Specializing in legislative and Southern politics, Bullock has had many of the state’s legislators, lobbyists, congressional chiefs of staff and even two governors’ press secretaries as students. He helps to inform public discussion, doing hundreds of media interviews and commentaries. His latest book, written with Keith Gaddie, is Key States, High Stakes: Sarah Palin, the Tea Party and the 2010 Elections.
Lieutenant Governor of Georgia
Commandingly re-elected to a second term, Cagle has focused on economic development in the state and has continued his efforts on college and career academies, institutions that blend high school and technical college academics to graduate industry certified students ready to work. He launched the Lieutenant Governor’s Healthy Kids Georgia initiative to combat childhood obesity.
C. Michael Cassidy
Georgia Research Alliance
As Georgia’s leaders plan for future economic growth, they are banking heavily on the type of activity fostered by the GRA, an alliance of Georgia’s research universities, business community and state government. Cassidy has headed GRA since its founding in 1990, leading the effort to launch new science- and tech-based companies and create thousands of high-wage jobs.
Continuing in the footsteps of his father Truett Cathy, Dan Cathy has guided the company to become one of the nation’s largest family-owned businesses, with more than 1,560 locations and 2010 sales of more than $3.5 billion. His emphasis on customer service combined with community service has made Chick-fil-A one of the most admired – and successful – fast-food chains in the nation.
As vice chairman of the Senate Select Committee on Intelligence, Chambliss is a leading voice on our nation’s most pressing security issues. As co-founder of the Senate’s Gang of Six, he has worked to find a bipartisan solution to the nation’s debt and deficit; his efforts have won him national recognition. His stands on fiscal responsibility and strong national defense brought him a number of awards and honors in 2011.
Georgia Chamber of Commerce
Under Clark’s leadership, the Georgia Chamber of Commerce created the Georgia Transportation Alliance to study the state’s long-term transportation needs from an economic development perspective and successfully led the initiative to pass Senate Bill 122, creating public-private partnerships to fund certain water-supply and treatment projects. In 2011, he was appointed by Governor Deal to co-chair the Georgia Competitiveness Initiative.
Cobb County Chamber of Commerce
In just over a year at the helm of the seventh largest chamber of commerce in the Southeast, Connell has already helped to bring in thousands of new jobs and associated new investment to Cobb County. Under his leadership, a new vision and business plan have been crafted. He has worked to create a strong relationship with the 13 business associations (representing 6,000 businesses) in the county.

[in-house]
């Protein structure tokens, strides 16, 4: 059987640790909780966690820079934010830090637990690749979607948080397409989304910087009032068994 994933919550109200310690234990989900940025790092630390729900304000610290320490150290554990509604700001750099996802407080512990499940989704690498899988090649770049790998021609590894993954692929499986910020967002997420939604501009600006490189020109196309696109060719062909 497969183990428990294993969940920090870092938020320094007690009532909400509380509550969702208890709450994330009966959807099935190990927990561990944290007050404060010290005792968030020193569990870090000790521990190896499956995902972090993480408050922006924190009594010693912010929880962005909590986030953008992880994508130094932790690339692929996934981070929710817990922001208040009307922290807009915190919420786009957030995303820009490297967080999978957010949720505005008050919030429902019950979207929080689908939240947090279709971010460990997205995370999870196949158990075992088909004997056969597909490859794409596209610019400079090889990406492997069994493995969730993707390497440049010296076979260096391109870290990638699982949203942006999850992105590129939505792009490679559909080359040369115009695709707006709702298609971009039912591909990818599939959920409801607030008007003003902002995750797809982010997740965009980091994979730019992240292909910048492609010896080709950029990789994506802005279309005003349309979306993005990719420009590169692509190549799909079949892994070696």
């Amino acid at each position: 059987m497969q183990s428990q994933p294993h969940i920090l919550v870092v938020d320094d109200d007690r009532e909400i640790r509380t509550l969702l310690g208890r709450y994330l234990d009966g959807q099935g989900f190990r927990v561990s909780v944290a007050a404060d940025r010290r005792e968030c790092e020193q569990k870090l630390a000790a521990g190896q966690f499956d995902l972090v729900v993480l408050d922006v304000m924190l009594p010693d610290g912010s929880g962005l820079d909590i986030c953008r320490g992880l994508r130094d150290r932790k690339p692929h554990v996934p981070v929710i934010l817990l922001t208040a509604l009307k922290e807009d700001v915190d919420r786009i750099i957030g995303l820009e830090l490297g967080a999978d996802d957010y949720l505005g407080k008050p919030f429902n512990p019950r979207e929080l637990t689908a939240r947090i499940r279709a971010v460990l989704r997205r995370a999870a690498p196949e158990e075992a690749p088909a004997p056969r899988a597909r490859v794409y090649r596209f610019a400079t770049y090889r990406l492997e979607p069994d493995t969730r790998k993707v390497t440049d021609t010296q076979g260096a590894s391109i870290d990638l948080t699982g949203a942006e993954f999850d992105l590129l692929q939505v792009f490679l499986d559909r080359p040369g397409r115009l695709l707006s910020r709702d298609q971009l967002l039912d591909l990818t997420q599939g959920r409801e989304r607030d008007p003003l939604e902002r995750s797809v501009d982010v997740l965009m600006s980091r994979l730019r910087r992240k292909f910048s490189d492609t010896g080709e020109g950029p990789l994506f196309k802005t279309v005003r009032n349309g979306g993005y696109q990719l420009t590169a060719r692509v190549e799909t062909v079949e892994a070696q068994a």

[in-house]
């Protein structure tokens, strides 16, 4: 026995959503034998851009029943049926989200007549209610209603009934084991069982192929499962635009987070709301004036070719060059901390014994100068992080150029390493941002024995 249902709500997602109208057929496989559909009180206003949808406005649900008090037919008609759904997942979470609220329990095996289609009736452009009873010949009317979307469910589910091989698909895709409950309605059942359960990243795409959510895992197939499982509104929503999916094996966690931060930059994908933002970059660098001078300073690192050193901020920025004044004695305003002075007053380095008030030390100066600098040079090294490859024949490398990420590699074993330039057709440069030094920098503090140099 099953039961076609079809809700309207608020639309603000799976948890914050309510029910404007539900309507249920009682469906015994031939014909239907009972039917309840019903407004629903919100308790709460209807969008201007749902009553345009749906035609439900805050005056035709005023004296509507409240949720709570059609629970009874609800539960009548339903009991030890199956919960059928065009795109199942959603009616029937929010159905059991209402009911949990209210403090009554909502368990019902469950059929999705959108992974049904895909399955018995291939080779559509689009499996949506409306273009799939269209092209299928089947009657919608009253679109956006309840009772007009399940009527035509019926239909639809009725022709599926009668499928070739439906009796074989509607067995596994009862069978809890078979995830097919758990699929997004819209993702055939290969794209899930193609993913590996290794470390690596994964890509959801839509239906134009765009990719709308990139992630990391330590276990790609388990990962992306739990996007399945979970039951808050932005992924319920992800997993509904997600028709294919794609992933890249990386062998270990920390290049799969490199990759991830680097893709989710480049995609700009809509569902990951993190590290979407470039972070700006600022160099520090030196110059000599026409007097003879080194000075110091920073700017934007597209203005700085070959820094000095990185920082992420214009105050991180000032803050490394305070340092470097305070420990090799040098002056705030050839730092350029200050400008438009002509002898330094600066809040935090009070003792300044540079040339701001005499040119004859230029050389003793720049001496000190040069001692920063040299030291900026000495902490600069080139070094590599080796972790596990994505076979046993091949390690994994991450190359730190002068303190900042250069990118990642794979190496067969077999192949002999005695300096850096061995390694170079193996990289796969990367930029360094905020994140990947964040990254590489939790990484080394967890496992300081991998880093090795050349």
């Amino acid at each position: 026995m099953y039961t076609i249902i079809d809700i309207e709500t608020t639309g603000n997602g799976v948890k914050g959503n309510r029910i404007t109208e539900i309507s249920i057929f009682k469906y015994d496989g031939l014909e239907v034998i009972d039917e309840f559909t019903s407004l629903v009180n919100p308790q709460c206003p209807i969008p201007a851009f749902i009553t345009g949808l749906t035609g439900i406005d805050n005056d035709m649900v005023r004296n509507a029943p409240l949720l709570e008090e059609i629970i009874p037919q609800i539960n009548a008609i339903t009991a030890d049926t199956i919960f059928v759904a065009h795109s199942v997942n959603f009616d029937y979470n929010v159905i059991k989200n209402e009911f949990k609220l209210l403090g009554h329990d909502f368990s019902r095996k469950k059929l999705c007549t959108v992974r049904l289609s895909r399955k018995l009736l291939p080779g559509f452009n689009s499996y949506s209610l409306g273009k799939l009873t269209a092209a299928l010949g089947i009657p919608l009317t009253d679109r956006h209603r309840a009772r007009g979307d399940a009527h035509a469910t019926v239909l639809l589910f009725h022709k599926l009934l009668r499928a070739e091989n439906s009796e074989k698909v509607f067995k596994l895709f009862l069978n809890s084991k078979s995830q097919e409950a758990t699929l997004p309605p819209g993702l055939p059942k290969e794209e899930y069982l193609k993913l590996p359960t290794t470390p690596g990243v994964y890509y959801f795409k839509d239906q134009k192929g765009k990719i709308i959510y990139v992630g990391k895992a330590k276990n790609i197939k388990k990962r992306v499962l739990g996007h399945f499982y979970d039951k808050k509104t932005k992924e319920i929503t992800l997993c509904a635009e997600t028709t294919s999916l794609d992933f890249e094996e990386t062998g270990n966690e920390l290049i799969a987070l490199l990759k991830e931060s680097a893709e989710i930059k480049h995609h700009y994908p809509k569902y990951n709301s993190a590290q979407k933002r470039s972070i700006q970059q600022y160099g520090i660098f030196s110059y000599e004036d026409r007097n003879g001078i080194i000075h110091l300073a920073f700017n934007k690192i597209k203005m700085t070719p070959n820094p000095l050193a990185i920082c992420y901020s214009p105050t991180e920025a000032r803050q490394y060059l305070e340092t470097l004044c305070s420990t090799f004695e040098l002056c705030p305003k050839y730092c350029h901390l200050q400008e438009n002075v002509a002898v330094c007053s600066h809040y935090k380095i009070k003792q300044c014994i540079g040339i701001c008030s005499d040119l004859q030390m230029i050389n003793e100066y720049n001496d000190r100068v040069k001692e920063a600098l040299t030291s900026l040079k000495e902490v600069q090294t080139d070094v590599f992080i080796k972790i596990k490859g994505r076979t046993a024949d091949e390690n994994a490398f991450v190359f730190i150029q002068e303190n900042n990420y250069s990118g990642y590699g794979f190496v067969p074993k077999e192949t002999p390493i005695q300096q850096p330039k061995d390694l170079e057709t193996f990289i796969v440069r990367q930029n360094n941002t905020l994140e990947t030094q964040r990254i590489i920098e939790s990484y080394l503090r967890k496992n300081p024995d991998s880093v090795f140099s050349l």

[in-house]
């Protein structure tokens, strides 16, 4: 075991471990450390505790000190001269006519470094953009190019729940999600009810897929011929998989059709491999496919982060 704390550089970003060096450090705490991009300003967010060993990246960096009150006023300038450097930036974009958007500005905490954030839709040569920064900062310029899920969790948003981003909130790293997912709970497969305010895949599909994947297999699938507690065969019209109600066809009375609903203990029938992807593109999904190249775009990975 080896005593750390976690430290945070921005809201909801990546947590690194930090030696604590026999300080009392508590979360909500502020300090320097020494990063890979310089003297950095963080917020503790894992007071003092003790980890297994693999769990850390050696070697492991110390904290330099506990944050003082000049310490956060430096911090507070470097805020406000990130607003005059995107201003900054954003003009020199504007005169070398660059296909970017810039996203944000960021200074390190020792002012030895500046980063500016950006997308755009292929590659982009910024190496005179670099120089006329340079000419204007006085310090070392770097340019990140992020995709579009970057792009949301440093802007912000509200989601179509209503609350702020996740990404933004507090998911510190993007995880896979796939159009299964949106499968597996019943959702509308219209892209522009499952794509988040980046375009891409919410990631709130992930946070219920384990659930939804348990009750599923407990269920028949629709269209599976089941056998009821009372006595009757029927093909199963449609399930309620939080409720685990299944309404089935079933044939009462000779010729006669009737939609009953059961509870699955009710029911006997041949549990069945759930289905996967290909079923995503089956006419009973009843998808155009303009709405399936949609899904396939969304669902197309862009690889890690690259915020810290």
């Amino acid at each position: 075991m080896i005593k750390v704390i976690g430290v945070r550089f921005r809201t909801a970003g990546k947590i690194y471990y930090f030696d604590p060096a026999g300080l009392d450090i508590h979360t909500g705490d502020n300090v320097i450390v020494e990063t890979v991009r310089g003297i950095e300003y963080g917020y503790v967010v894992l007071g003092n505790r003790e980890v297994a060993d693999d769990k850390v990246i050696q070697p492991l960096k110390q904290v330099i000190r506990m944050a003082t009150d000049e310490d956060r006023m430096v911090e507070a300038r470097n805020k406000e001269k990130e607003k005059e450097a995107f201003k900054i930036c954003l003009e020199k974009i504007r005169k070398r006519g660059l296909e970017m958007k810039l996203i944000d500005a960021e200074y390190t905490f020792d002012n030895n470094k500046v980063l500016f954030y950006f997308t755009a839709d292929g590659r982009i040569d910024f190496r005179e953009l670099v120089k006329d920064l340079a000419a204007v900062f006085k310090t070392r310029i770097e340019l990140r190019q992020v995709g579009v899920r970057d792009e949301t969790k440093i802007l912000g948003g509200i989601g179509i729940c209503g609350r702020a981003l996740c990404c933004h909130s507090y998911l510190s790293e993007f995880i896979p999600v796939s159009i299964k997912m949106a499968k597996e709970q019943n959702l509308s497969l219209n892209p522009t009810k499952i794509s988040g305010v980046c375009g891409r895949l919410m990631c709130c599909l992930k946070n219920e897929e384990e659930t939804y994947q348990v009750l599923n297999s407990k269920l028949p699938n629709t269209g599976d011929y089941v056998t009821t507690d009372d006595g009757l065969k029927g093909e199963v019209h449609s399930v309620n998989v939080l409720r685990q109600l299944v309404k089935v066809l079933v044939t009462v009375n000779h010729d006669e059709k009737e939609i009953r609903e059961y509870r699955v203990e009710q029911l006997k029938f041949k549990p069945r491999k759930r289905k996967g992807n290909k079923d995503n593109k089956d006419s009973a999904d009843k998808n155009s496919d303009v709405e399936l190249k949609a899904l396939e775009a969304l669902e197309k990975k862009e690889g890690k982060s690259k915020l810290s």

Shan Cooper oversees 8,000 employees as well as the design, production and maintenance of a fleet of high-powered aircraft, including the F-22 “joint-strike fighter” and the C-130 Hercules, one of the most popular military aircrafts in the world. She is the first female head of the Marietta plant, which has been a strong presence in the Cobb County community for more than 60 years.
Mayor of Augusta
Copenhaver was re-cognized nationally in 2011 as one of 20 change makers in city design by the American Architectural Foundation and invited to participate in a city-design leadership forum in Wash-ington, D.C. Recognized for his work in community redevelopment and creation of new public spaces in Augusta, he was the only elected official to be invited.
Georgia Department of Economic Development
Cummiskey has been a familiar face around the state, traveling on an exhaustive tour to listen to Georgia needs and stump for new economic initiatives. His past experience as state director for Sen. Johnny Isakson and state relations director for the University of Georgia gives him a big network to work with.
Chairman, Oconee County Commission
President, Association County Commissioners of Georgia
In November, Oconee County boasted the lowest unemployment rate in the state – an amazing 6.7 percent – thanks in part to Melvin Davis. As the Oconee County Commission Chairman since 2001 and president of the ACCG, Davis works toward the goal of helping his county and 158 others throughout Georgia succeed in a time when budgets are still tight.
United Parcel Service
As CEO of Atlanta-based UPS since 2007, Davis has guided the world’s largest package delivery company successfully through the recession as it has made significant growth in international operations and improvements in its logistics network. A strong advocate for increased global trade and export growth, he is a member of the President’s Export Council.